Configurations in ASP NET Core

Configurations in ASP NET Core

Every application needs configurations, whether it is a port, or a path or simply string values. In order to deal with configurations, ASP NET Core ships with a Configuration framework. The framework provides a builder allowing to read configurations from different json files, supports environment convention and also defining custom configuration providers in order to read from other sources like MSSQL or other services.
Today we will see how we can use the configuration framework.

This post will be composed by 2 parts:

1. Install the configuration framework
2. Make configuration injectable via Options

1. Install the configuration framework

We start first by making sure we have the library installed, Microsoft.Extensions.Configuration.
In Startup constructor use the ConfigurationBuilder to extract configurations:

public IConfigurationRoot Configuration { get; set; }

public Startup(IHostingEnvironment env)
{
    var builder = new ConfigurationBuilder()
        .SetBasePath(Directory.GetCurrentDirectory())
        .AddJsonFile("appsettings.json");

    Configuration = builder.Build();
}

We start to intantiate a ConfigurationBuilder in Startup which we define the base path to get our json config files and then register our appsettings.json config file.

What we can do now is use the configuration to initialize services. For example if we have the following configuration which contains a port:

{
    "endpoint": {
        "address": "locahost",
        "port": 5000
    }
}

We can then make use of the Configuration built to instantiate a service:

services.AddTransient<IMyService>(_ => new MyService(Configuration.GetSection("endpoint").Get<Endpoint>()));

Do not confuse Get<>() with GetValue<>() as the latest is for simple scenarios and does not bind to entire sections.

Lastly the configuration framework supports a tree navigation which allows to get to entire child sections, including values:

var port = Configuration.GetSection("endpoint:port").Get<int>();

Using the configuration to initialize services in Startup.cs is one way of using the configuration. The second way is to make pieces of the configuration injectable via dependency injection anywhere in the system. This can be done using Options.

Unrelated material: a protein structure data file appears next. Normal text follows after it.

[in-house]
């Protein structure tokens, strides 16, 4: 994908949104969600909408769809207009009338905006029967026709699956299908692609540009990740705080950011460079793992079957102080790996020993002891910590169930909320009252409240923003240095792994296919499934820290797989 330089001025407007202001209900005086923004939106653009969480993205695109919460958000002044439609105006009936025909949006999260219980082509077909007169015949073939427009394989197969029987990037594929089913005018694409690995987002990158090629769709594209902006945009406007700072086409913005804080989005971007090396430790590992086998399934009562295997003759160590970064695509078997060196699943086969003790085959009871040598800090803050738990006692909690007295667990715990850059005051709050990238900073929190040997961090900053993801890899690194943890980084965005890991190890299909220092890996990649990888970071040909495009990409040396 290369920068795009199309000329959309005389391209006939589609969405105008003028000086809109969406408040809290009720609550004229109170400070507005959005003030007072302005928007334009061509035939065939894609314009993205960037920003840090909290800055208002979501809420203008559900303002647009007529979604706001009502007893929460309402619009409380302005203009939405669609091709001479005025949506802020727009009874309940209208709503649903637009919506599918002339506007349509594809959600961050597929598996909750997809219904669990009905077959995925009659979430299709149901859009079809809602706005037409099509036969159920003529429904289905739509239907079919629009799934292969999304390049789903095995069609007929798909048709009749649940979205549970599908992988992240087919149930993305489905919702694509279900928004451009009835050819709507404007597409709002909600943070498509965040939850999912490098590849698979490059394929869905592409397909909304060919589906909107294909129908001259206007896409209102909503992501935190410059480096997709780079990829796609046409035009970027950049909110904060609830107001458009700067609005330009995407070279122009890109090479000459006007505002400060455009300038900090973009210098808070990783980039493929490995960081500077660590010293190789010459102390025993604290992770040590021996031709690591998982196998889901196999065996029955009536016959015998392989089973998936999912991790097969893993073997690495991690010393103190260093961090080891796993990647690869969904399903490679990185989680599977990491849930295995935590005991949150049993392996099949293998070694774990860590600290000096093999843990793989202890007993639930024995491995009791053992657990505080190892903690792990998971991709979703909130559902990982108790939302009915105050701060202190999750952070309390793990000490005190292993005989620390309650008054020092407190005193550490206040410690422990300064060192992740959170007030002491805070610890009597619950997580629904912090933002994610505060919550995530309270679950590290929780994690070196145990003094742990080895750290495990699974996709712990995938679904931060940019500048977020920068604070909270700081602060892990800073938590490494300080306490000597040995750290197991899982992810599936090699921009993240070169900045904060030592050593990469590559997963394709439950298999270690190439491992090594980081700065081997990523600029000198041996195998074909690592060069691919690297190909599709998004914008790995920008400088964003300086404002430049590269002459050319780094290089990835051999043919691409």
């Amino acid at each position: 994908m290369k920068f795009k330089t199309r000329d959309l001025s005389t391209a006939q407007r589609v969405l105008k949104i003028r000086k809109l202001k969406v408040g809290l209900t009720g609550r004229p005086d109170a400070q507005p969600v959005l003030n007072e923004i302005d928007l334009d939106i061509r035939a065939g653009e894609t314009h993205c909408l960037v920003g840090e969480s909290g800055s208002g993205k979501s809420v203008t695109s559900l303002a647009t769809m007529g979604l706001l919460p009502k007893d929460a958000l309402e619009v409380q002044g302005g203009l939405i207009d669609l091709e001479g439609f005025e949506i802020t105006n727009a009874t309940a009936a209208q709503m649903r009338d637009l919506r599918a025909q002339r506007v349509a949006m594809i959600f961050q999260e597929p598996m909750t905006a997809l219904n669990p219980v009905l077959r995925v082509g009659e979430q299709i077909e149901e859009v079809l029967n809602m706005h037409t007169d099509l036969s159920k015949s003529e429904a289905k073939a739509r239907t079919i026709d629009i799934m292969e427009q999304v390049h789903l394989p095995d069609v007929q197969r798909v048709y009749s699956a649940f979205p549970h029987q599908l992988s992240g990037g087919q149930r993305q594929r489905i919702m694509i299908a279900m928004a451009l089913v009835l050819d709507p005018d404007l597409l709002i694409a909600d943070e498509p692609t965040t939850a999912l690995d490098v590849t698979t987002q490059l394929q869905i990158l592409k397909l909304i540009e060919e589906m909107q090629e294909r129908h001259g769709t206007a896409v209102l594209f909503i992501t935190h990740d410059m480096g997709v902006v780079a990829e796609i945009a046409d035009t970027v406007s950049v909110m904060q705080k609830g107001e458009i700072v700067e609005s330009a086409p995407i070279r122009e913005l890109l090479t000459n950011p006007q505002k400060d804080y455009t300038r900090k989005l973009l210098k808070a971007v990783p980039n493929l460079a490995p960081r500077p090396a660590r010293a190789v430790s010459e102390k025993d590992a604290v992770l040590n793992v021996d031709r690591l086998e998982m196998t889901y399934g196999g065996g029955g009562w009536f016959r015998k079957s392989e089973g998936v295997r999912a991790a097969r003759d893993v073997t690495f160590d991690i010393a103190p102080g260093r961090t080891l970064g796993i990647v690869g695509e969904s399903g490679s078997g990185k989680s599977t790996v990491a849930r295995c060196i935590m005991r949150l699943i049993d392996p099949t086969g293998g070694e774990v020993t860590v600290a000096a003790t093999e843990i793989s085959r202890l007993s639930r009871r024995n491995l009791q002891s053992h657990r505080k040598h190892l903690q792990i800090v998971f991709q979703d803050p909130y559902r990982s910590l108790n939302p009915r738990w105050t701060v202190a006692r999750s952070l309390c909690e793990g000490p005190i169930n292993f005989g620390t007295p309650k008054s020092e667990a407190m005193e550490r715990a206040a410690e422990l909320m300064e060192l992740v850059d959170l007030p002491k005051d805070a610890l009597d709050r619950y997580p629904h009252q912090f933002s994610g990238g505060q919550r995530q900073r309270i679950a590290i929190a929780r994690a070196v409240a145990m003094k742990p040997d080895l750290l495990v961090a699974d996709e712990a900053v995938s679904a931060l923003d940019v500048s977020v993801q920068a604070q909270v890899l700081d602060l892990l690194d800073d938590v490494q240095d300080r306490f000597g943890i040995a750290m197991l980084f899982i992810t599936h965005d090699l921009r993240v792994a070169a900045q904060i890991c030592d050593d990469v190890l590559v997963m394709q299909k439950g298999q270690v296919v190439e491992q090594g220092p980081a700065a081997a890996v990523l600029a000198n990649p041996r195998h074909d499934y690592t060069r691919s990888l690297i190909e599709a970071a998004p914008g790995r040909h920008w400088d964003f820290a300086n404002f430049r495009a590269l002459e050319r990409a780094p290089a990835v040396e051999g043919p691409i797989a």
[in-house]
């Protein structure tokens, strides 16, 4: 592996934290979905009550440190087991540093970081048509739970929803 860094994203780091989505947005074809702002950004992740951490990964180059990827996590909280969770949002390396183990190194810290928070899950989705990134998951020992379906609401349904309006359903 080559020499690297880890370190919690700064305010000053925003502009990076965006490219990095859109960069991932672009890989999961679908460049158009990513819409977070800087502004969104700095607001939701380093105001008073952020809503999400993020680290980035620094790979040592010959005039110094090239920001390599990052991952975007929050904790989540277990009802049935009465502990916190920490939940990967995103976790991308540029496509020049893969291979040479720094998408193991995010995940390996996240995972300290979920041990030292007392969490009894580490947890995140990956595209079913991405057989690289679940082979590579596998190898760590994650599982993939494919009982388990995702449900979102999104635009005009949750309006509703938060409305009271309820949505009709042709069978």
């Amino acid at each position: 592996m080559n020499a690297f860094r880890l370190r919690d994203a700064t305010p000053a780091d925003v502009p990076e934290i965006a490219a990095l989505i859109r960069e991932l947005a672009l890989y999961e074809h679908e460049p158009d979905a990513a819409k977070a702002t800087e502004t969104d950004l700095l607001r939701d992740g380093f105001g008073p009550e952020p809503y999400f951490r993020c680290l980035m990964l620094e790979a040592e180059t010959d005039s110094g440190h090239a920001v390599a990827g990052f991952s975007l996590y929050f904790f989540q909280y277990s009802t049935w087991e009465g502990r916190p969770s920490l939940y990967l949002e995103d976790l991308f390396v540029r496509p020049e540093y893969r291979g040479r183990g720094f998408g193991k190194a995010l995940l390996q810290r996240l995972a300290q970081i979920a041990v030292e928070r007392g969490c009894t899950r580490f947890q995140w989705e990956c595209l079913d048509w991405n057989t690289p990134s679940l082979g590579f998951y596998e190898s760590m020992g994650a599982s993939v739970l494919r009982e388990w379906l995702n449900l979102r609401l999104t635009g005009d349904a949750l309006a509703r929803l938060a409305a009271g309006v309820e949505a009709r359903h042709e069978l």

2. Make configuration injectable via Options

Consider the following appsettings.json content:

{
  "Constant": "Hello world",
  "OneTwo": {
    "One": "One",
    "Two": "Two"
  }
}

And the following option class:

public class MyConfig
{
    public string Constant { get; set; }
    public OneTwo OneTwo { get; set; }

    public class OneTwo
    {
        public string One { get; set; }
        public string Two { get; set; }
    }
}

We can then use the options by first adding the Options framework in the service configuration with .AddOptions() and using the extension .Configure<> to configure and make available the MyConfig class and OneTwo:

public void ConfigureServices(IServiceCollection services)
{
    services.AddOptions();
    services.Configure<MyConfig>(this.Configuration);
    services.Configure<OneTwo>(this.Configuration.GetSection("Option"));
    services.AddMvc();
}

After doing that, the configuration becomes injectable as any other services given by the service provider anywhere in constructor or in controller endpoints with [FromServices]:

public IActionResult Get([FromServices] IOptions<MyConfig> options)
{
    return Json(options.Value);
}

public IActionResult GetOneTwo([FromServices] IOptions<OneTwo> options)
{
    return Json(options.Value);
}

The official documentation can be found here https://docs.microsoft.com/en-us/aspnet/core/fundamentals/configuration

Conclusion

The configuration framework with the options is a very convenient way to maintain configurations. It combines the flexibility of a configuration file with the json settings together with the type safety of a C# class all done within a trusted framework. Hope you like this post as much I liked writting it! If you have any question, leave it here or hit me on Twitter @Kimserey_Lam. See you next time!

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